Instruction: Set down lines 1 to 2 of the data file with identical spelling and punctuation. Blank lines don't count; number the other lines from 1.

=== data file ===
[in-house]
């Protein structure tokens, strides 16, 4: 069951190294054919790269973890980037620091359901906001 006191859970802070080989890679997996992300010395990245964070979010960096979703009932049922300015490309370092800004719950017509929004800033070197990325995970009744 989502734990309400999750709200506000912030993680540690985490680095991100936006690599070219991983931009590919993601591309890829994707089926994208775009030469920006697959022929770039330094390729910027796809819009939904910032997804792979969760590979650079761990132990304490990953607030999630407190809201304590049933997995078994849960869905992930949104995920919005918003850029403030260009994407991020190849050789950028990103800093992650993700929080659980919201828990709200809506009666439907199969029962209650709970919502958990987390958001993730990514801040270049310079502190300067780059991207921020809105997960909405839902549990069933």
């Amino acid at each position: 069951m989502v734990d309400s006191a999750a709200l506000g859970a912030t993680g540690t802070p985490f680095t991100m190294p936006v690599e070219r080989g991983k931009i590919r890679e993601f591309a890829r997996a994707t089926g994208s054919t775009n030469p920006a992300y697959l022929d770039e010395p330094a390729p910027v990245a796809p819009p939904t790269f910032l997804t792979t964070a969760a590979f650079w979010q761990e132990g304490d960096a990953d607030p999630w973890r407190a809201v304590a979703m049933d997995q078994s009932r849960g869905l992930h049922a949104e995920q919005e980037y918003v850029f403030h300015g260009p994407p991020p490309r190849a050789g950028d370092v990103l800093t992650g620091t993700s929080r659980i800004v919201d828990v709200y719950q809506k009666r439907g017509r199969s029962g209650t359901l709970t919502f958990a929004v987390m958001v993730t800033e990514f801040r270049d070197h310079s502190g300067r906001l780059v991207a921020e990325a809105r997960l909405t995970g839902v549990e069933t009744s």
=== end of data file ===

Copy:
[in-house]
């Protein structure tokens, strides 16, 4: 069951190294054919790269973890980037620091359901906001 006191859970802070080989890679997996992300010395990245964070979010960096979703009932049922300015490309370092800004719950017509929004800033070197990325995970009744 989502734990309400999750709200506000912030993680540690985490680095991100936006690599070219991983931009590919993601591309890829994707089926994208775009030469920006697959022929770039330094390729910027796809819009939904910032997804792979969760590979650079761990132990304490990953607030999630407190809201304590049933997995078994849960869905992930949104995920919005918003850029403030260009994407991020190849050789950028990103800093992650993700929080659980919201828990709200809506009666439907199969029962209650709970919502958990987390958001993730990514801040270049310079502190300067780059991207921020809105997960909405839902549990069933």